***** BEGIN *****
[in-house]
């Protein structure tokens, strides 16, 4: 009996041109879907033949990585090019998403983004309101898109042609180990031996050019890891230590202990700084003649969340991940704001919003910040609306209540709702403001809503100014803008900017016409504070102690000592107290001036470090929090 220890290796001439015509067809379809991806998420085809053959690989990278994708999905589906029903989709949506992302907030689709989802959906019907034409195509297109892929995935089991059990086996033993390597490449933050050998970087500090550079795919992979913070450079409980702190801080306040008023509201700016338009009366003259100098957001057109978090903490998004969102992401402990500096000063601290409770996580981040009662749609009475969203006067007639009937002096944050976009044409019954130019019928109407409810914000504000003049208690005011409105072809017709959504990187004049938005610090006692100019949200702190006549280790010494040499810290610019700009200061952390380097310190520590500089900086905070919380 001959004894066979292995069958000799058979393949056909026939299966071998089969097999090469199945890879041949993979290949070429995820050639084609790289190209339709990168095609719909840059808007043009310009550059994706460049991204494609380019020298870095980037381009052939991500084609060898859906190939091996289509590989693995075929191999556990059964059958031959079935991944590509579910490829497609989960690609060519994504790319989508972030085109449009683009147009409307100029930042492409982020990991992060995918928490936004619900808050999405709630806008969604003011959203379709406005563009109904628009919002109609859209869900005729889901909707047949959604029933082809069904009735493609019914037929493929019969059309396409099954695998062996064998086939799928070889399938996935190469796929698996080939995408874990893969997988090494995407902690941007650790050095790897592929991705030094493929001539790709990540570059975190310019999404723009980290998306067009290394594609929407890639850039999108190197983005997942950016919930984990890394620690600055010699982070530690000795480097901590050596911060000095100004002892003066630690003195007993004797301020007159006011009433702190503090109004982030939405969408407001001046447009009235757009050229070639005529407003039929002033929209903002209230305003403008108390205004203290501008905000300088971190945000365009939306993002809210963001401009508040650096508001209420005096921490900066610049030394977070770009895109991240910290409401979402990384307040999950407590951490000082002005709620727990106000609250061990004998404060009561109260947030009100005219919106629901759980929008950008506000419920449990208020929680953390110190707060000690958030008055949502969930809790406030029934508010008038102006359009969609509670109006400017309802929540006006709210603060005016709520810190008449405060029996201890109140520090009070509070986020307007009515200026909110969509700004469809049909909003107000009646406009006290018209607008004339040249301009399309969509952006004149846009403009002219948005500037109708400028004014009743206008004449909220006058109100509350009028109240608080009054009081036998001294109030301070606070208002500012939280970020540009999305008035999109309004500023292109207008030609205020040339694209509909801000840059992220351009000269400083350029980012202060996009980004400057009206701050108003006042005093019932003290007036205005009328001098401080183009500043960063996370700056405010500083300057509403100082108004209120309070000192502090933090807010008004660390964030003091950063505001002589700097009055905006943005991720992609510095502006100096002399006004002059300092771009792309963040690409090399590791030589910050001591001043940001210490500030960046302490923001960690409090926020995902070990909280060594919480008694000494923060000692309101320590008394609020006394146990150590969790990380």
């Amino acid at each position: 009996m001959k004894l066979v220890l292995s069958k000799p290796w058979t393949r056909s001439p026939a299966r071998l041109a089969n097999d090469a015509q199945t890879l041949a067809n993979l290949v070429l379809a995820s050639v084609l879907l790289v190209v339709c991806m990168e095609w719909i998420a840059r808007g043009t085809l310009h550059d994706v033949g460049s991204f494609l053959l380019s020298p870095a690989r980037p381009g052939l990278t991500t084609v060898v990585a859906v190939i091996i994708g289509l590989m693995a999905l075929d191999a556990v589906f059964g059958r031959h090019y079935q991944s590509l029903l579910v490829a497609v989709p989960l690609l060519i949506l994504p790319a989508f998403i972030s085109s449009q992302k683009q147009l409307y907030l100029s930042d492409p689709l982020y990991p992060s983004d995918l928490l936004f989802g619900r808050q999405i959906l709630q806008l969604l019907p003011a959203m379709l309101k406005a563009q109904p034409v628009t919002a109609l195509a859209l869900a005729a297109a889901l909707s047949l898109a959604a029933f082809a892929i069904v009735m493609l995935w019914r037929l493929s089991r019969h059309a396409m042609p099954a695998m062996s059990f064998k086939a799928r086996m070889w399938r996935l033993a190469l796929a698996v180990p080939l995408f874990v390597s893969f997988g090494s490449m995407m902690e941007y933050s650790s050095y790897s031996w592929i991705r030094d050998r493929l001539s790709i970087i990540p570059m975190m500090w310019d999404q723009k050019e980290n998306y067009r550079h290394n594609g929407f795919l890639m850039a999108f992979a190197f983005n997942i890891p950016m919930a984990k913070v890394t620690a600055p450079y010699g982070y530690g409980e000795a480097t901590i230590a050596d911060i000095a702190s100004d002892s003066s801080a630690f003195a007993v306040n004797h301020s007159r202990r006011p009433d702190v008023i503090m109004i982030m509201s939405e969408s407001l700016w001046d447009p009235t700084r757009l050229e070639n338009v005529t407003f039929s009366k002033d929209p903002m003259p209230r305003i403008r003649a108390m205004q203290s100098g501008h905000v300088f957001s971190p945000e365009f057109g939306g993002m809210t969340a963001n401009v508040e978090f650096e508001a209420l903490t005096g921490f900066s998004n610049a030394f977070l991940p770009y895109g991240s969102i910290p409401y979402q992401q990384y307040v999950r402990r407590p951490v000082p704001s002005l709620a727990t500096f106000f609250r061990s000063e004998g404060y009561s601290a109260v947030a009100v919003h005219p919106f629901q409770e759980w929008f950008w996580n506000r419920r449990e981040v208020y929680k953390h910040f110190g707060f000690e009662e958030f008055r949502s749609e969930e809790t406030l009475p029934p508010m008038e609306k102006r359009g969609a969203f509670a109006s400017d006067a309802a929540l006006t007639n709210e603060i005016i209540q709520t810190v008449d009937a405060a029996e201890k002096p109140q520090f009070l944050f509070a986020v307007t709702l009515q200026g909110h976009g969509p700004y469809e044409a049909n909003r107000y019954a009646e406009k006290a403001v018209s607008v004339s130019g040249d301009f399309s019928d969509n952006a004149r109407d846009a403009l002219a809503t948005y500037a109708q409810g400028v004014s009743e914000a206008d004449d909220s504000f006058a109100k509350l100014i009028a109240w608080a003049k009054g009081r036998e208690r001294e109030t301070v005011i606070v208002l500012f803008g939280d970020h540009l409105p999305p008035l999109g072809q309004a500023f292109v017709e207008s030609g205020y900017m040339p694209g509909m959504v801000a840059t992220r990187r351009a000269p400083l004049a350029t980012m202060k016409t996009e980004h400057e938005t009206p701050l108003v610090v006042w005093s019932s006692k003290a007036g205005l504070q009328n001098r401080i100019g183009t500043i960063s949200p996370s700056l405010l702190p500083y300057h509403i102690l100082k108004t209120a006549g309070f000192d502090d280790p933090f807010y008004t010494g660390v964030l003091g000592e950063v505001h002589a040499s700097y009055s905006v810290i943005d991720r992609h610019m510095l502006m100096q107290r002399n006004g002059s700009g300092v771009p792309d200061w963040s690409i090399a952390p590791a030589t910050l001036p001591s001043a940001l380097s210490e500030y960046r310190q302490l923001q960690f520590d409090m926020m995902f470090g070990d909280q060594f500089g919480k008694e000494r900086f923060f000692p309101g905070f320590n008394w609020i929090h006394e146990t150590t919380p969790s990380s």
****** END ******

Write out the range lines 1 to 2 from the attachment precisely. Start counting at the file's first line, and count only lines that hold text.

[in-house]
């Protein structure tokens, strides 16, 4: 009996041109879907033949990585090019998403983004309101898109042609180990031996050019890891230590202990700084003649969340991940704001919003910040609306209540709702403001809503100014803008900017016409504070102690000592107290001036470090929090 220890290796001439015509067809379809991806998420085809053959690989990278994708999905589906029903989709949506992302907030689709989802959906019907034409195509297109892929995935089991059990086996033993390597490449933050050998970087500090550079795919992979913070450079409980702190801080306040008023509201700016338009009366003259100098957001057109978090903490998004969102992401402990500096000063601290409770996580981040009662749609009475969203006067007639009937002096944050976009044409019954130019019928109407409810914000504000003049208690005011409105072809017709959504990187004049938005610090006692100019949200702190006549280790010494040499810290610019700009200061952390380097310190520590500089900086905070919380 001959004894066979292995069958000799058979393949056909026939299966071998089969097999090469199945890879041949993979290949070429995820050639084609790289190209339709990168095609719909840059808007043009310009550059994706460049991204494609380019020298870095980037381009052939991500084609060898859906190939091996289509590989693995075929191999556990059964059958031959079935991944590509579910490829497609989960690609060519994504790319989508972030085109449009683009147009409307100029930042492409982020990991992060995918928490936004619900808050999405709630806008969604003011959203379709406005563009109904628009919002109609859209869900005729889901909707047949959604029933082809069904009735493609019914037929493929019969059309396409099954695998062996064998086939799928070889399938996935190469796929698996080939995408874990893969997988090494995407902690941007650790050095790897592929991705030094493929001539790709990540570059975190310019999404723009980290998306067009290394594609929407890639850039999108190197983005997942950016919930984990890394620690600055010699982070530690000795480097901590050596911060000095100004002892003066630690003195007993004797301020007159006011009433702190503090109004982030939405969408407001001046447009009235757009050229070639005529407003039929002033929209903002209230305003403008108390205004203290501008905000300088971190945000365009939306993002809210963001401009508040650096508001209420005096921490900066610049030394977070770009895109991240910290409401979402990384307040999950407590951490000082002005709620727990106000609250061990004998404060009561109260947030009100005219919106629901759980929008950008506000419920449990208020929680953390110190707060000690958030008055949502969930809790406030029934508010008038102006359009969609509670109006400017309802929540006006709210603060005016709520810190008449405060029996201890109140520090009070509070986020307007009515200026909110969509700004469809049909909003107000009646406009006290018209607008004339040249301009399309969509952006004149846009403009002219948005500037109708400028004014009743206008004449909220006058109100509350009028109240608080009054009081036998001294109030301070606070208002500012939280970020540009999305008035999109309004500023292109207008030609205020040339694209509909801000840059992220351009000269400083350029980012202060996009980004400057009206701050108003006042005093019932003290007036205005009328001098401080183009500043960063996370700056405010500083300057509403100082108004209120309070000192502090933090807010008004660390964030003091950063505001002589700097009055905006943005991720992609510095502006100096002399006004002059300092771009792309963040690409090399590791030589910050001591001043940001210490500030960046302490923001960690409090926020995902070990909280060594919480008694000494923060000692309101320590008394609020006394146990150590969790990380």